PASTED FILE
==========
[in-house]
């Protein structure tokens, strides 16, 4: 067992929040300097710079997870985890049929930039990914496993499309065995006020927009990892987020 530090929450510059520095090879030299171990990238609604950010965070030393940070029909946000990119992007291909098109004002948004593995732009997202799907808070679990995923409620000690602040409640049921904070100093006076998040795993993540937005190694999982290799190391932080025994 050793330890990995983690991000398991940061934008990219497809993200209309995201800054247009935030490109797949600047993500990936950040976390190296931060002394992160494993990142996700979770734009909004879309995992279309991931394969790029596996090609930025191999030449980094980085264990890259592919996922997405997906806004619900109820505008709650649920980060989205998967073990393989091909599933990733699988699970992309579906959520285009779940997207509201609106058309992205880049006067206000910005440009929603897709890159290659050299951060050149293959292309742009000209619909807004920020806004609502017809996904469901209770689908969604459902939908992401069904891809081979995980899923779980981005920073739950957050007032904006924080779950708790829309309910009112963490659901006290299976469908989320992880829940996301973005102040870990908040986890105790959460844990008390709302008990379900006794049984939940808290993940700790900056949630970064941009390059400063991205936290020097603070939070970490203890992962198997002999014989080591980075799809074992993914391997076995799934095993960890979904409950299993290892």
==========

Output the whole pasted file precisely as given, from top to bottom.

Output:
[in-house]
């Protein structure tokens, strides 16, 4: 067992929040300097710079997870985890049929930039990914496993499309065995006020927009990892987020 530090929450510059520095090879030299171990990238609604950010965070030393940070029909946000990119992007291909098109004002948004593995732009997202799907808070679990995923409620000690602040409640049921904070100093006076998040795993993540937005190694999982290799190391932080025994 050793330890990995983690991000398991940061934008990219497809993200209309995201800054247009935030490109797949600047993500990936950040976390190296931060002394992160494993990142996700979770734009909004879309995992279309991931394969790029596996090609930025191999030449980094980085264990890259592919996922997405997906806004619900109820505008709650649920980060989205998967073990393989091909599933990733699988699970992309579906959520285009779940997207509201609106058309992205880049006067206000910005440009929603897709890159290659050299951060050149293959292309742009000209619909807004920020806004609502017809996904469901209770689908969604459902939908992401069904891809081979995980899923779980981005920073739950957050007032904006924080779950708790829309309910009112963490659901006290299976469908989320992880829940996301973005102040870990908040986890105790959460844990008390709302008990379900006794049984939940808290993940700790900056949630970064941009390059400063991205936290020097603070939070970490203890992962198997002999014989080591980075799809074992993914391997076995799934095993960890979904409950299993290892």